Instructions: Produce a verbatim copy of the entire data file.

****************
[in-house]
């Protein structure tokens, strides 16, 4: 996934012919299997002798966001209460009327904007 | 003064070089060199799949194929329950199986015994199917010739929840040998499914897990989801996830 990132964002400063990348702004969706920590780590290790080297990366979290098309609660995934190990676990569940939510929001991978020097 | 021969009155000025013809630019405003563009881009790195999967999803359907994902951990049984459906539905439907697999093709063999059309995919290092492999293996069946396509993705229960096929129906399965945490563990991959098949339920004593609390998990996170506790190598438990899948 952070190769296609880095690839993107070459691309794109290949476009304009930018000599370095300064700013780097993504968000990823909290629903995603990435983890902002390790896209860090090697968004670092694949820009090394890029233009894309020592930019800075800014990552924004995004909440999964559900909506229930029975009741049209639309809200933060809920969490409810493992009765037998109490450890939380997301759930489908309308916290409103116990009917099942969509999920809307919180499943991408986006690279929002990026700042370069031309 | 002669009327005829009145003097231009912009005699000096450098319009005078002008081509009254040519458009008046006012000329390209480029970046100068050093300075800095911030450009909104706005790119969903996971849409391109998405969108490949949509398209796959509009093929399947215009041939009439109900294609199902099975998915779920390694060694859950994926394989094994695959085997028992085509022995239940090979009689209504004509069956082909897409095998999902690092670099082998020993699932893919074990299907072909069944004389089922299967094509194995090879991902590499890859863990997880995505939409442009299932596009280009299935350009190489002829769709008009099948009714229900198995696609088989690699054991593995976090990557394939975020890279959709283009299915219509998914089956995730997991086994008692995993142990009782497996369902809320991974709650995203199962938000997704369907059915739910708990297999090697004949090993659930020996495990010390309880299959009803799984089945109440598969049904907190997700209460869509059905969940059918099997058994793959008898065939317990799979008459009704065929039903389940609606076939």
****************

[in-house]
């Protein structure tokens, strides 16, 4: 996934012919299997002798966001209460009327904007 | 003064070089060199799949194929329950199986015994199917010739929840040998499914897990989801996830 990132964002400063990348702004969706920590780590290790080297990366979290098309609660995934190990676990569940939510929001991978020097 | 021969009155000025013809630019405003563009881009790195999967999803359907994902951990049984459906539905439907697999093709063999059309995919290092492999293996069946396509993705229960096929129906399965945490563990991959098949339920004593609390998990996170506790190598438990899948 952070190769296609880095690839993107070459691309794109290949476009304009930018000599370095300064700013780097993504968000990823909290629903995603990435983890902002390790896209860090090697968004670092694949820009090394890029233009894309020592930019800075800014990552924004995004909440999964559900909506229930029975009741049209639309809200933060809920969490409810493992009765037998109490450890939380997301759930489908309308916290409103116990009917099942969509999920809307919180499943991408986006690279929002990026700042370069031309 | 002669009327005829009145003097231009912009005699000096450098319009005078002008081509009254040519458009008046006012000329390209480029970046100068050093300075800095911030450009909104706005790119969903996971849409391109998405969108490949949509398209796959509009093929399947215009041939009439109900294609199902099975998915779920390694060694859950994926394989094994695959085997028992085509022995239940090979009689209504004509069956082909897409095998999902690092670099082998020993699932893919074990299907072909069944004389089922299967094509194995090879991902590499890859863990997880995505939409442009299932596009280009299935350009190489002829769709008009099948009714229900198995696609088989690699054991593995976090990557394939975020890279959709283009299915219509998914089956995730997991086994008692995993142990009782497996369902809320991974709650995203199962938000997704369907059915739910708990297999090697004949090993659930020996495990010390309880299959009803799984089945109440598969049904907190997700209460869509059905969940059918099997058994793959008898065939317990799979008459009704065929039903389940609606076939």